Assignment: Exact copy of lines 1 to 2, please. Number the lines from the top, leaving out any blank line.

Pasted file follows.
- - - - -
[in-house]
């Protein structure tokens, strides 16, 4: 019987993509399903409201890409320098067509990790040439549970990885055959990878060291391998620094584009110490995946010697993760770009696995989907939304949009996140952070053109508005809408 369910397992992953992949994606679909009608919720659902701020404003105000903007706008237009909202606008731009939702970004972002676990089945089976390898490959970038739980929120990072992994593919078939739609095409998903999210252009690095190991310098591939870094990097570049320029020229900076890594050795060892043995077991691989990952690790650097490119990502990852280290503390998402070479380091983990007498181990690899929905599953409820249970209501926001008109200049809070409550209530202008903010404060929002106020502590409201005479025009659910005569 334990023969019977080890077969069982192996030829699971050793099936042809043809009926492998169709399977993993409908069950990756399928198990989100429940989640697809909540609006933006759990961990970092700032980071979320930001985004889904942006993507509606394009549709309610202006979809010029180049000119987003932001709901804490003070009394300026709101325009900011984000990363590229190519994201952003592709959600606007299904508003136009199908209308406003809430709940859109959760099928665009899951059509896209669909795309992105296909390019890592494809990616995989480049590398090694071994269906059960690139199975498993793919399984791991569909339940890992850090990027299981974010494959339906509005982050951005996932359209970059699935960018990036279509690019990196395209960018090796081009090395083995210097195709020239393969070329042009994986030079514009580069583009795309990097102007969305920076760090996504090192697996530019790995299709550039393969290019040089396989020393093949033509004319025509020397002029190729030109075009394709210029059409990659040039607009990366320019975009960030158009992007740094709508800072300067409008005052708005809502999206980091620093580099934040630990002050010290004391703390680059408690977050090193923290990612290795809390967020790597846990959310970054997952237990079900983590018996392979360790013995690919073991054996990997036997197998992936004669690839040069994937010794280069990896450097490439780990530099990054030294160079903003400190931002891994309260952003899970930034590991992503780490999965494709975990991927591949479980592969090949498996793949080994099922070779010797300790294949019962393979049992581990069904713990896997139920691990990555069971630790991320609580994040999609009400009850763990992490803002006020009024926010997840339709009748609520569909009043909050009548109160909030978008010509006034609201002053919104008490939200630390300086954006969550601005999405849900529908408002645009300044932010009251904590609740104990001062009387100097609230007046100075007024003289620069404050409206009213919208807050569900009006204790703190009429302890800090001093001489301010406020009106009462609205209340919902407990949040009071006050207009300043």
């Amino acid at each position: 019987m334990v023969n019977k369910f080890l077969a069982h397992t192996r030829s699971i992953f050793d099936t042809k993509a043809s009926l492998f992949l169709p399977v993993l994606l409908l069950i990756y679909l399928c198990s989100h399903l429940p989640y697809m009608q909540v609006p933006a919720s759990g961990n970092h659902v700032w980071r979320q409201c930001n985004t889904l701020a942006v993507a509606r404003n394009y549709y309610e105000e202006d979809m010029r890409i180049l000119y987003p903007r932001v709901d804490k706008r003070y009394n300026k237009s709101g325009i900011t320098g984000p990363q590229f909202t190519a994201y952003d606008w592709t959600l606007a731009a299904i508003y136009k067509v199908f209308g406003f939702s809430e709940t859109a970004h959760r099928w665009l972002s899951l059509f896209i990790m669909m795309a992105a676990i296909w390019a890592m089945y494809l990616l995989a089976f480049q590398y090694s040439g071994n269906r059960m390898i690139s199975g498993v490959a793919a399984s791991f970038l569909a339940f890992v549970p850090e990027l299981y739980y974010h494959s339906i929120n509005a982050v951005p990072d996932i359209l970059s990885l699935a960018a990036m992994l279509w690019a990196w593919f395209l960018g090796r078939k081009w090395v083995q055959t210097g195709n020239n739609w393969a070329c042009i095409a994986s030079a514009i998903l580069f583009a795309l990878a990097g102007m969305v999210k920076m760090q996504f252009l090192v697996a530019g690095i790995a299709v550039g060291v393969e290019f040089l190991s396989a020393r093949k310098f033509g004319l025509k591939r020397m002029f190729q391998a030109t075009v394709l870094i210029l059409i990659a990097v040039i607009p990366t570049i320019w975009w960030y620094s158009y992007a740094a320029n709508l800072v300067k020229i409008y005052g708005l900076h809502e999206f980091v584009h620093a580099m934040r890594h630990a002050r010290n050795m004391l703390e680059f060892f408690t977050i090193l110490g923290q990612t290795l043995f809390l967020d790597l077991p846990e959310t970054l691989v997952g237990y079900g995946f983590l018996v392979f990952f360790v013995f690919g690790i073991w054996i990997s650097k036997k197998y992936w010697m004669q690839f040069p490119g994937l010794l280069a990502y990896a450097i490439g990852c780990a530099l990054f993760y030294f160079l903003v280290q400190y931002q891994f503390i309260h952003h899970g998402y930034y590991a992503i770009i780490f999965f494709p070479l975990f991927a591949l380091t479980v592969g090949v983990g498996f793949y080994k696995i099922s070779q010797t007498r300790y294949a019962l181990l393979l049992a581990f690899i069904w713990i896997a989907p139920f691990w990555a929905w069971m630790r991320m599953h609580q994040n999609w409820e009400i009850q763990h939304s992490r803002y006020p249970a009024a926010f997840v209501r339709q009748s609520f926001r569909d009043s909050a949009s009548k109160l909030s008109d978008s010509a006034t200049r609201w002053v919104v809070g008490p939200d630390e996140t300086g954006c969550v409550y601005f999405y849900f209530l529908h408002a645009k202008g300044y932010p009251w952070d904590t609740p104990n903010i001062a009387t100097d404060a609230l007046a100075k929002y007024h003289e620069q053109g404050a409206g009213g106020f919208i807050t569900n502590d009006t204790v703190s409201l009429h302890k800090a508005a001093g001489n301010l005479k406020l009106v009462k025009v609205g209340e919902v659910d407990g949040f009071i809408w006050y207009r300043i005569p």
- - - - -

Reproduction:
[in-house]
């Protein structure tokens, strides 16, 4: 019987993509399903409201890409320098067509990790040439549970990885055959990878060291391998620094584009110490995946010697993760770009696995989907939304949009996140952070053109508005809408 369910397992992953992949994606679909009608919720659902701020404003105000903007706008237009909202606008731009939702970004972002676990089945089976390898490959970038739980929120990072992994593919078939739609095409998903999210252009690095190991310098591939870094990097570049320029020229900076890594050795060892043995077991691989990952690790650097490119990502990852280290503390998402070479380091983990007498181990690899929905599953409820249970209501926001008109200049809070409550209530202008903010404060929002106020502590409201005479025009659910005569 334990023969019977080890077969069982192996030829699971050793099936042809043809009926492998169709399977993993409908069950990756399928198990989100429940989640697809909540609006933006759990961990970092700032980071979320930001985004889904942006993507509606394009549709309610202006979809010029180049000119987003932001709901804490003070009394300026709101325009900011984000990363590229190519994201952003592709959600606007299904508003136009199908209308406003809430709940859109959760099928665009899951059509896209669909795309992105296909390019890592494809990616995989480049590398090694071994269906059960690139199975498993793919399984791991569909339940890992850090990027299981974010494959339906509005982050951005996932359209970059699935960018990036279509690019990196395209960018090796081009090395083995210097195709020239393969070329042009994986030079514009580069583009795309990097102007969305920076760090996504090192697996530019790995299709550039393969290019040089396989020393093949033509004319025509020397002029190729030109075009394709210029059409990659040039607009990366320019975009960030158009992007740094709508800072300067409008005052708005809502999206980091620093580099934040630990002050010290004391703390680059408690977050090193923290990612290795809390967020790597846990959310970054997952237990079900983590018996392979360790013995690919073991054996990997036997197998992936004669690839040069994937010794280069990896450097490439780990530099990054030294160079903003400190931002891994309260952003899970930034590991992503780490999965494709975990991927591949479980592969090949498996793949080994099922070779010797300790294949019962393979049992581990069904713990896997139920691990990555069971630790991320609580994040999609009400009850763990992490803002006020009024926010997840339709009748609520569909009043909050009548109160909030978008010509006034609201002053919104008490939200630390300086954006969550601005999405849900529908408002645009300044932010009251904590609740104990001062009387100097609230007046100075007024003289620069404050409206009213919208807050569900009006204790703190009429302890800090001093001489301010406020009106009462609205209340919902407990949040009071006050207009300043």